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the highest of the class, place ROBERT EMMETT. Wholly free from the follies and frailties of youth-though how capable he was of the most devoted passion, events afterwards proved—the pursuit of science, in which he admirably distinguished himself, seemed at the time, the only object that at all divided his attention with the enthusiasm for Irish freedom, which in him was an hereditary as well as a natural feeling, himself being the second martyr his family had given to the cause. Simple in all his habits, and with a repose of look and manner indicating but little movement within, it was only when the spring was touched that set his fcelings, and through them, his intellect, in motion, that he at all rose above the level of ordinary

On no occasion was this more peculiarly striking than in those displays of oratory with which, both in the Debating and Historical Society, he so often enchained the sympathy and attention of his young audience. No two individuals indeed could look more unlike to each other than was this same youth to himself before rising to speak and after—the brow that had appeared inanimate and almost drooping, at once elevating itself in all the consciousness of power, and the whole countenance and figure of the speaker assuming a change as of one suddenly inspired. Of his oratory, it must be . recollected, (I speak from youthful impressions, but I have heard little since that appeared to me of a loftier, or what is far more rare in Irish eloquence, purer character;) and the effects it produced, as well from its own exciting power as from the susceptibility with which the audience caught up every allusion to passing events, was such as to attract seriously the attention of the fellows; and, by their desire, one of the scholars, a man of advanced standing and reputation for oratory, came to attend our debates, expressly for the purpose of answering Emmett, and endeavoring to neutral-, ize the fervor of his impassioned eloquence, Such in heart and mind was another of the devoted men, who, with gifts that would have made them the ornaments and supports of a well-regulated community, were yet driven to live the lives of conspirators, and die the death of traitors, by a system of government which it would be difficult even to think of with patience, did we not gather a hope from the present aspect of the whole civilized world, that such a system of bigotry and misrule can never exist again."




Some account of Miss Curran-Her devotion to the memory

of Emmett-Irving's Sketch of their love, &c. ROMANCE nor reality, neither furnish an instance of such genuine devotion as that of Sarah Curran for Robert Emmett. She loved him and his memory, though it excluded her from the paternal roof, and compelled her to seek protection among strangers. Charles Phillips says in his new work:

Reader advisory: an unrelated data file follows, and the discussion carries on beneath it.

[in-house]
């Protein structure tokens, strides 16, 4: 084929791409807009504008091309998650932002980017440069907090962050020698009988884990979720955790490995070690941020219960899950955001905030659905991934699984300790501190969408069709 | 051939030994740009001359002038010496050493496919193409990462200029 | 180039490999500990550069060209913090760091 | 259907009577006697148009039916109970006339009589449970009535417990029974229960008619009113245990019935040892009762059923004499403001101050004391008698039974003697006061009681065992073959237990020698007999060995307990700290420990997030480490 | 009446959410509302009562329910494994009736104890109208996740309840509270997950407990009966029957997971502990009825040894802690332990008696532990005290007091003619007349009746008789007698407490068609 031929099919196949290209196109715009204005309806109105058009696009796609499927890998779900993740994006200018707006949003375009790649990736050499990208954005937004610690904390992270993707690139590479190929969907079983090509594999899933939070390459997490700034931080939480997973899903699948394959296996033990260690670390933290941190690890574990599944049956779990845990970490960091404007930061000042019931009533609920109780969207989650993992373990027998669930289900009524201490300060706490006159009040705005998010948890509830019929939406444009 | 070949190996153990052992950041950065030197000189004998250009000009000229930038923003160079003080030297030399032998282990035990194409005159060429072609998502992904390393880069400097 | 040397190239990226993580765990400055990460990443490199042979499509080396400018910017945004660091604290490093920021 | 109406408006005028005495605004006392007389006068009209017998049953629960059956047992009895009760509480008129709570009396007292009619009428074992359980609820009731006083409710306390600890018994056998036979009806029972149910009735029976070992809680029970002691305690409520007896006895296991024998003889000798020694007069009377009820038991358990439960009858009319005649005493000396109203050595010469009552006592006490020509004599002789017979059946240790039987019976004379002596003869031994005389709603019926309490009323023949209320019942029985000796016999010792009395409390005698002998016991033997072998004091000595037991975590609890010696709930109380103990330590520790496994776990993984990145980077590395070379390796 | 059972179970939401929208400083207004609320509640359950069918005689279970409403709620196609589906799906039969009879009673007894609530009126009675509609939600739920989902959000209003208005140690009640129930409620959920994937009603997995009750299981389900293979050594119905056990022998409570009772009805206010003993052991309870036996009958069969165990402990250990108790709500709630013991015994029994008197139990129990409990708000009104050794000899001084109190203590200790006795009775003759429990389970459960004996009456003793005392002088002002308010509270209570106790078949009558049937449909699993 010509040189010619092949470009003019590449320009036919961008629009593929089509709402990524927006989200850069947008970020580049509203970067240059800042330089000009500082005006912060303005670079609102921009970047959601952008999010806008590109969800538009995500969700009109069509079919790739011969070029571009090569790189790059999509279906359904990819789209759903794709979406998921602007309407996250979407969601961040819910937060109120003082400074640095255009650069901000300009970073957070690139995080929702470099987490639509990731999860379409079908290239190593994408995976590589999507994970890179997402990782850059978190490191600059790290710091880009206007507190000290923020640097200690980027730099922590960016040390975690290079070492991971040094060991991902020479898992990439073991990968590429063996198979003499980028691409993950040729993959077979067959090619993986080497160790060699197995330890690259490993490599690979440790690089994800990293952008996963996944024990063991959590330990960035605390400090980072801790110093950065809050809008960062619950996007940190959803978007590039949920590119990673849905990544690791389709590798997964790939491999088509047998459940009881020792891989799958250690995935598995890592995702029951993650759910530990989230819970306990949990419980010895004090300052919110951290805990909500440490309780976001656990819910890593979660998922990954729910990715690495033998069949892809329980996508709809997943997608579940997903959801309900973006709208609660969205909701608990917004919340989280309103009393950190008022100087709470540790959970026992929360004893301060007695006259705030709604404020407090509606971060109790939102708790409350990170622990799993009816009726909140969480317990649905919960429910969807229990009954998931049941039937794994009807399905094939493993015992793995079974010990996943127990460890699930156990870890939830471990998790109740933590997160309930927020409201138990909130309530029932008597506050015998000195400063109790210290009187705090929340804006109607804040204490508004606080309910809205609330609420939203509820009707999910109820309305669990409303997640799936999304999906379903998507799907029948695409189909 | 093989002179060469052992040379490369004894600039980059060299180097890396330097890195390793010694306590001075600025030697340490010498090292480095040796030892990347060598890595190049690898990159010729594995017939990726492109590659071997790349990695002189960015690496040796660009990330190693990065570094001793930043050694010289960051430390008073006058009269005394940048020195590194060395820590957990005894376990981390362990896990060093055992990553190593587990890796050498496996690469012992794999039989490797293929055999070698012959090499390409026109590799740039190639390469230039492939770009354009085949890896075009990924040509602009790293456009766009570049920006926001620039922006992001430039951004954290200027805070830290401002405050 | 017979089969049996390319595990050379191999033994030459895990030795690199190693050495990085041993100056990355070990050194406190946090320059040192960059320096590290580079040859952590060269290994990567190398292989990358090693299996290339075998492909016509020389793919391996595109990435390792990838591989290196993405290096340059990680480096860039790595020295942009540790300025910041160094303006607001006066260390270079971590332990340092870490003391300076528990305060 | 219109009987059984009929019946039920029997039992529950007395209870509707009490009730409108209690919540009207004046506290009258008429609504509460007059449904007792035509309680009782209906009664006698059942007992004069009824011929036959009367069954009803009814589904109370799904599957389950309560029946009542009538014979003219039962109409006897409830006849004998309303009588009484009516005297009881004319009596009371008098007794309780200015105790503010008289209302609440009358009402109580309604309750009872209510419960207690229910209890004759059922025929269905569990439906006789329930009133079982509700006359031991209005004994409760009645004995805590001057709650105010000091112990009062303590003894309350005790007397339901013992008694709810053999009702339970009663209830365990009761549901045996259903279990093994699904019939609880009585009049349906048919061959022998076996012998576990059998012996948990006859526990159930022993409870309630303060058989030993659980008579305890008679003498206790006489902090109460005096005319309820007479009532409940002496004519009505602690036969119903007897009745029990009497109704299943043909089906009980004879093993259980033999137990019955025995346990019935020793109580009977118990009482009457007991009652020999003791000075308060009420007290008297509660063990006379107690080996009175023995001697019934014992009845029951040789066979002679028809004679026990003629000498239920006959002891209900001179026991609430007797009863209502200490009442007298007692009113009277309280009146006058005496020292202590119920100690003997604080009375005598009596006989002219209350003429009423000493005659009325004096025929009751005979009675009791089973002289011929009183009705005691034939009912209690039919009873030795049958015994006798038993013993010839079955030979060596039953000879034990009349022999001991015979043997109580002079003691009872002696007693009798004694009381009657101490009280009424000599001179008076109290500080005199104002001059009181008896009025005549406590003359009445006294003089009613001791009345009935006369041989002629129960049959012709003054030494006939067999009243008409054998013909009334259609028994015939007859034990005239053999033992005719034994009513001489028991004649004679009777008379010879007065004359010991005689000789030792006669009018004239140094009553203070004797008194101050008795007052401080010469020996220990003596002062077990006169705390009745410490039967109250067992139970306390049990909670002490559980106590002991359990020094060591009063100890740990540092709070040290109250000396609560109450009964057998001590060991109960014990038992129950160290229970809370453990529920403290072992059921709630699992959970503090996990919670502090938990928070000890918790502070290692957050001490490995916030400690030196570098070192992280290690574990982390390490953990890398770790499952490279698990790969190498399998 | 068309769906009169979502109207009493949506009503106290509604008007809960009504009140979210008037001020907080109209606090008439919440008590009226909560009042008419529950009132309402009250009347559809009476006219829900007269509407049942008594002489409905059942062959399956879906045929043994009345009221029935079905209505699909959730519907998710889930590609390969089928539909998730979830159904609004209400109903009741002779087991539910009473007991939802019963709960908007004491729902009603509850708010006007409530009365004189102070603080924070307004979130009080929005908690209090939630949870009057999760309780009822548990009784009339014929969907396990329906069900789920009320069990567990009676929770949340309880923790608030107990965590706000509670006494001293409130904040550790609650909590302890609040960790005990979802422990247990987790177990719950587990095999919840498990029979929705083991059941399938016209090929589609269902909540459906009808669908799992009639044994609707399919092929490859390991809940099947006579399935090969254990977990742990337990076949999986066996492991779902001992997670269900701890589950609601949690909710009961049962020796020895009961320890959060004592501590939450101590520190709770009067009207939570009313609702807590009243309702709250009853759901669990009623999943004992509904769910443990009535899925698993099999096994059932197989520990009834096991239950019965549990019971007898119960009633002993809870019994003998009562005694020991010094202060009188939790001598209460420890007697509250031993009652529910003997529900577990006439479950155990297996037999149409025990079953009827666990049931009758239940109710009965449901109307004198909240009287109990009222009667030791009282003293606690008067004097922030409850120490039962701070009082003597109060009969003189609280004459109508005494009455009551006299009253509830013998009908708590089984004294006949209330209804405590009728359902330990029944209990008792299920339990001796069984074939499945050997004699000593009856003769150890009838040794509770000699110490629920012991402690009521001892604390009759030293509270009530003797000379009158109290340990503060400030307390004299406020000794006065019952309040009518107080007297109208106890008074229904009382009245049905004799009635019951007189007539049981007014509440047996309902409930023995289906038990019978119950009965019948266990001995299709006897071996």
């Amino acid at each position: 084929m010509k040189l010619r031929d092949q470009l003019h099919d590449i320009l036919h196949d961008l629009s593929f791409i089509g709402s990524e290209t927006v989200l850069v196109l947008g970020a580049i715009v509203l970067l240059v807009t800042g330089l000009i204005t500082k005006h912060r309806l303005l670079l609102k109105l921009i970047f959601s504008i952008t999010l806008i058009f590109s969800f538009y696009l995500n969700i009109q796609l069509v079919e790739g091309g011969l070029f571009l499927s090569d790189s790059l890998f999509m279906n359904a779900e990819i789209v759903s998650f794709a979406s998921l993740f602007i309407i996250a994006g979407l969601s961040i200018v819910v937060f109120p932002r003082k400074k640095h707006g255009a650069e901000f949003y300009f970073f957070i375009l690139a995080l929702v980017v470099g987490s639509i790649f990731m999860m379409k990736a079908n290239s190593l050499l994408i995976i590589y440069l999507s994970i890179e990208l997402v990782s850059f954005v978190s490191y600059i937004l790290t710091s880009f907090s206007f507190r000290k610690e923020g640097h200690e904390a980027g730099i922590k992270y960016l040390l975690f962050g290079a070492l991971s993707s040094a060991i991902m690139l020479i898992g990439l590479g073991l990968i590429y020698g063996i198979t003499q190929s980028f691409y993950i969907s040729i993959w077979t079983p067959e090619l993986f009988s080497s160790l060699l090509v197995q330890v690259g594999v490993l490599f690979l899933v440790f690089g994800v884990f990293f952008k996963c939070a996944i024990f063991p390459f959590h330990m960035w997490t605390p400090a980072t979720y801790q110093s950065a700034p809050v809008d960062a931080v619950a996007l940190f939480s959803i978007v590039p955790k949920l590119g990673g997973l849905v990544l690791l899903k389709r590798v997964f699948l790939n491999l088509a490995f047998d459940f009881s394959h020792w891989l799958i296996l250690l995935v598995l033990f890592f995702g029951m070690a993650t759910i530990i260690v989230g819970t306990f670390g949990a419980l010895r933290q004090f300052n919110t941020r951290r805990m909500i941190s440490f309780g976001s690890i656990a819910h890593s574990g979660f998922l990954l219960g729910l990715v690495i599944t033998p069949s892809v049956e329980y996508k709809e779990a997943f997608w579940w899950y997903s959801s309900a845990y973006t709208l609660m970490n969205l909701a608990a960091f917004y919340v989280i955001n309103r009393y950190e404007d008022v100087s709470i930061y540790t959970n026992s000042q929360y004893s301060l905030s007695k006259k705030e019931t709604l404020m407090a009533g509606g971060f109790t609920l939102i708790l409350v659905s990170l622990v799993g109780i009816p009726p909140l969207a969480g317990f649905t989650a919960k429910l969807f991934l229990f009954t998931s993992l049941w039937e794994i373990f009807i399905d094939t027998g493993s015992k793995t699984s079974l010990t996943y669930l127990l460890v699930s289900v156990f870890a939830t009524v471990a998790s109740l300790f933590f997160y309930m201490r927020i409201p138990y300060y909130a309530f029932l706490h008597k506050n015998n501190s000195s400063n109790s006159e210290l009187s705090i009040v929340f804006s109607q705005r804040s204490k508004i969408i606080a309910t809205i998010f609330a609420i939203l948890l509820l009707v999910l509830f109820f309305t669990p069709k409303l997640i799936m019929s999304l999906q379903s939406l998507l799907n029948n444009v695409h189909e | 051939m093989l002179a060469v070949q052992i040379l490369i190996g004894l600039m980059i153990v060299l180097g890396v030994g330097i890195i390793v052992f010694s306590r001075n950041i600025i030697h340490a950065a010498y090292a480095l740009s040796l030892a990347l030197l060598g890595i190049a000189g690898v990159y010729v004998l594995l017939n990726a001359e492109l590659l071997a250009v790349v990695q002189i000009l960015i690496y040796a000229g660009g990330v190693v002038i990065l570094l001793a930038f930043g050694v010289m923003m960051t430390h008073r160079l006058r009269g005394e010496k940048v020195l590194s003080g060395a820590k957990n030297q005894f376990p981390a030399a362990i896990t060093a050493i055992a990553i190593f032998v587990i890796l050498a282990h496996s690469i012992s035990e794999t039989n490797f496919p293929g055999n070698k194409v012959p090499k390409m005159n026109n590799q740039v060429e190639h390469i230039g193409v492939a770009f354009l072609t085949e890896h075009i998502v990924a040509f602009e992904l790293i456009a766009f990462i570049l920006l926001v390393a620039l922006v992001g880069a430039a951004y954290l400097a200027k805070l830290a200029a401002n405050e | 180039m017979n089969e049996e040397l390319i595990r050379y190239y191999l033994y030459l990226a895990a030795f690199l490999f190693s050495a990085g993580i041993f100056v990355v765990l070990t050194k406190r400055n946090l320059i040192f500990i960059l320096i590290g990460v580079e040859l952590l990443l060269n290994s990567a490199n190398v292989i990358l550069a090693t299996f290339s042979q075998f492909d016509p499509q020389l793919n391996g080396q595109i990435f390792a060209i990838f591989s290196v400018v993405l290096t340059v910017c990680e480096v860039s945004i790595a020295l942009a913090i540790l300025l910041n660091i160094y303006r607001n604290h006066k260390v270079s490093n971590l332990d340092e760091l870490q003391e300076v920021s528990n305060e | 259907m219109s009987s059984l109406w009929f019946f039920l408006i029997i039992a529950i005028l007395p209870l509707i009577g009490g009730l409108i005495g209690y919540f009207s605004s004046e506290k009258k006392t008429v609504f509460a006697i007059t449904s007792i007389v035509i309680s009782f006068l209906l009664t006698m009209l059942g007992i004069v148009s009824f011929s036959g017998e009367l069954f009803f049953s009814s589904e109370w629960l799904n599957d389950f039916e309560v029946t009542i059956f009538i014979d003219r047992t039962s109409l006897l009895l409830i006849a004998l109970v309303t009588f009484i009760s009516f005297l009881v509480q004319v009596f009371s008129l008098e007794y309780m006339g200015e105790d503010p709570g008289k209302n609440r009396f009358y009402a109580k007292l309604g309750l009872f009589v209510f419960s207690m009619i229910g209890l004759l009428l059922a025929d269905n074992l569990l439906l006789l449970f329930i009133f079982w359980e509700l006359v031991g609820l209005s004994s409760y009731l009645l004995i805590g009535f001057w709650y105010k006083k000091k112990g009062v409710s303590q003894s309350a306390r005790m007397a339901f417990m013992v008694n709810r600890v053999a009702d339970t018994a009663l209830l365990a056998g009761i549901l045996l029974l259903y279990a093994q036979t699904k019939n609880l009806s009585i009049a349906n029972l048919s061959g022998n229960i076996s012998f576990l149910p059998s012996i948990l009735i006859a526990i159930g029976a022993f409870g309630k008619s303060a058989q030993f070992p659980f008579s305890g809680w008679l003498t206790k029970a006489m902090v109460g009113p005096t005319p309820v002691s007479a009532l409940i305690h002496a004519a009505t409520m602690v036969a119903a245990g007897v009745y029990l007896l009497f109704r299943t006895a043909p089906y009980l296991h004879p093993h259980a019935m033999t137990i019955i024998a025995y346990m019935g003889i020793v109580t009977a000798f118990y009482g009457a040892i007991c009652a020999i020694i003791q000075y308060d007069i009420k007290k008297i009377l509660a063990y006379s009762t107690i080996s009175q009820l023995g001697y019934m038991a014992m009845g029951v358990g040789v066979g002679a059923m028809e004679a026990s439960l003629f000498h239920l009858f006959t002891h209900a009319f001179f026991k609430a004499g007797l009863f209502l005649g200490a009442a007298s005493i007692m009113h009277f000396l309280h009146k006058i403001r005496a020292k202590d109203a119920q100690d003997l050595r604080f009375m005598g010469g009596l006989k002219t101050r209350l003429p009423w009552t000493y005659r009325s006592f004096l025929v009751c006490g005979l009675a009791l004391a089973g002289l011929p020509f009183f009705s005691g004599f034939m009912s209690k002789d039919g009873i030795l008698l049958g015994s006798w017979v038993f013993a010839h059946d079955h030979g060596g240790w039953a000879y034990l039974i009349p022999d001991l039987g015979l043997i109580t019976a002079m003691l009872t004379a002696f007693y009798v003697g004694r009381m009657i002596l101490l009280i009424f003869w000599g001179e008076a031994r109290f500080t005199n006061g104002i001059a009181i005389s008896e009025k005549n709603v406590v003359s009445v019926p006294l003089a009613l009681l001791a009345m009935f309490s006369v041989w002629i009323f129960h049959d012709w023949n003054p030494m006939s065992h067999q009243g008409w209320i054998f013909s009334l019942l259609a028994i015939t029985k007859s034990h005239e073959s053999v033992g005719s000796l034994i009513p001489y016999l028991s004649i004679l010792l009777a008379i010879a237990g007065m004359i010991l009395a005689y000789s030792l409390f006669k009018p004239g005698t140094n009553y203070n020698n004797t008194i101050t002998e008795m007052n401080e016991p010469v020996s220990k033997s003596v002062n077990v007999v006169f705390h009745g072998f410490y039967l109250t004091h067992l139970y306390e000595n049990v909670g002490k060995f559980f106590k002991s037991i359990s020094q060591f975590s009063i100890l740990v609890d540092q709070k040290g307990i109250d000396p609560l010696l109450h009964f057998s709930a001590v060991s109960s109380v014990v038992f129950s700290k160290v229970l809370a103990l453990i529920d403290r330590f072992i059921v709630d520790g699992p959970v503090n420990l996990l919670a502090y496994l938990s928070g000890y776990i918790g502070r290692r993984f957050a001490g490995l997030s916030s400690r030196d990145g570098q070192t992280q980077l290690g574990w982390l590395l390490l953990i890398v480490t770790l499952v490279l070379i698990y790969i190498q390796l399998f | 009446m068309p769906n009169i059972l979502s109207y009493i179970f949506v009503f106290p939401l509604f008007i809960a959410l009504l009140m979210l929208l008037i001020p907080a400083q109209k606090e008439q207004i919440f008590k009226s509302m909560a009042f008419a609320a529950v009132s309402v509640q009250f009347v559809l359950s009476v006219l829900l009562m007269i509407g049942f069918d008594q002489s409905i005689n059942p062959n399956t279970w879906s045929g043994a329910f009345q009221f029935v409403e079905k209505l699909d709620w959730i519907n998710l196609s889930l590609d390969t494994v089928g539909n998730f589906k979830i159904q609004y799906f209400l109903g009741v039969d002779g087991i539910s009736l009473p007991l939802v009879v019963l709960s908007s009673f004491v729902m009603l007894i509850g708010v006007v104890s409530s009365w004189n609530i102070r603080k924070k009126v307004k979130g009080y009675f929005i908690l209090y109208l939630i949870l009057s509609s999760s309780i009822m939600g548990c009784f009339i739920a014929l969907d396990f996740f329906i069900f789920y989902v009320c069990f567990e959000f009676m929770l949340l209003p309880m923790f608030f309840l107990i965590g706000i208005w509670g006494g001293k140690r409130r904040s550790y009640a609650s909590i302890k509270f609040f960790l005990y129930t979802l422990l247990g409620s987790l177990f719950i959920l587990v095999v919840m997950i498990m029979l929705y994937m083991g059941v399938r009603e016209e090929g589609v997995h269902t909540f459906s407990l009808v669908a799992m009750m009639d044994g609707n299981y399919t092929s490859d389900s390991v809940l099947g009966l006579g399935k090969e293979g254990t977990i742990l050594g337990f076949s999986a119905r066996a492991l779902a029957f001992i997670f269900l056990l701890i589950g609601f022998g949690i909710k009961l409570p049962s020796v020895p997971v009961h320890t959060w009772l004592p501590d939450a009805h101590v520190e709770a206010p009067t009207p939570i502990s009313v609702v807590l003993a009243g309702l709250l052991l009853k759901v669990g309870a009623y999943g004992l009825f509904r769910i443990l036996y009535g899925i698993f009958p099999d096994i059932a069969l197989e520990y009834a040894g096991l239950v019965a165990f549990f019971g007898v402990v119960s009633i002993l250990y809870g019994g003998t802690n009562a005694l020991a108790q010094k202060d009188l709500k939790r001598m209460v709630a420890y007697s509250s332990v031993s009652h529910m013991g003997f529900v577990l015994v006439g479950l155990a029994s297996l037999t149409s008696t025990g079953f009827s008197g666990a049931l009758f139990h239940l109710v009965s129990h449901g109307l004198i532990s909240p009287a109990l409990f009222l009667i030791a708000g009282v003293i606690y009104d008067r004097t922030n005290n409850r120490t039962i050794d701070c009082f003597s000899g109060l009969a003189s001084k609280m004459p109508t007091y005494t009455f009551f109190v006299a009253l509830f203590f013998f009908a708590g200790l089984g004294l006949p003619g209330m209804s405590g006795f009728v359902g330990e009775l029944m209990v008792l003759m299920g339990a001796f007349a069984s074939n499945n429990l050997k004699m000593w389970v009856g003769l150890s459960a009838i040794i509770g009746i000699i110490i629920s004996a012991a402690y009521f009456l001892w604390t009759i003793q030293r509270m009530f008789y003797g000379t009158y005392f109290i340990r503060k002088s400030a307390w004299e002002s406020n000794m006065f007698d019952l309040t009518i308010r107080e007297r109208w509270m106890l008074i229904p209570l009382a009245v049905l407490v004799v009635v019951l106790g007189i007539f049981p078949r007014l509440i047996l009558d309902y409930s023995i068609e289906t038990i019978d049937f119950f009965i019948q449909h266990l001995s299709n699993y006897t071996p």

" The curtain had fallen, the scaffold had its victim, and the world's idle work went on as usual, after youth and genius, and enthusiasm had thus mournfully passed away from it. But there was one young heart which Emmett's image had long made its habitationthat of his love-Sarah.” That heart was

" now broken, but the image still remained amid its ruins. The sequel to her brief sad story is soon told. Her home unhappy, her father offended, her mind daily harrassed by associations reminding her of happiness forever banished, she sought a solace in the friendly family of Mr. Penrose, in the vicinity of Cork. She found there a frequent guest in the person


of a Capt. Sturgeon. This gentleman became deeply interested in her fate, and prevailed on her, in her desolation, to accept his hand, though she too truly told him her affections were in the grave. In a few short months she was there herself, having died in Sicily, broken-hearted. Her grave is in the village of New Market, her father's birth-place. Who can reíuse to shed a tear o'er it? The following sweet lines of Moore commemorate her misfortunes; and it is said that when left alone, she was heard to sing them at Mr. Penrose's :

She is far from the land where her young hero sleeps,

And lovers are roand her sighing;
But coldly she turns from their gaze and weeps,

For her heart in his grave is lying.

She sings the wild song of her dear native plains,

Every note which be loved awakiog;
Ah! little they think who delight in her strains,

How the heart of the minstrel is breaking.

IIe had liv'd for his love, for his country he died,

They were all that to life had entwiped him;
Nor soon shall the tears of his country be dried,

Nor long will his love stay behind him.
Ch! make her a grave where the sunbeams rest,

When they make her a glorious morrow;
They'll shine o'er her sleep, like a smile in the west, ,

From her own loved island of sorrow.

Captain Sturgeon, who survived her many years, died in battle in the Peninsula war. Emmett's love breathed her last a resigned and pious Christian.'

Washington Irving, in his Sketch Book, pays a beautiful tribute to the memory of this unhappy pair. It is said that Lord Byron had a friend to read this sketch to him on his dying bed. Though it is rather long, we give it in full:

I never heard
Of any true affection, but 'twas nipt
With care, that like the caterpillar, eats
The leaves of spring's sweetest book, the rose.

MIDDLETON. It is a common practice with those who have outlived the susceptibility of early feeling, or have been brought up in the gay heartlessness of dissipated life, to laugh at all love stories, and to treat the tales of romantic passion as mere fictions of novelists and poets. My observations on human nature have induced me to think otherwise. They have convinced me, that however the surface of the character may be chilled and frozen by the cares of the world, or cultivated into mere smiles by the arts of society, still there are dormant fires lurking in

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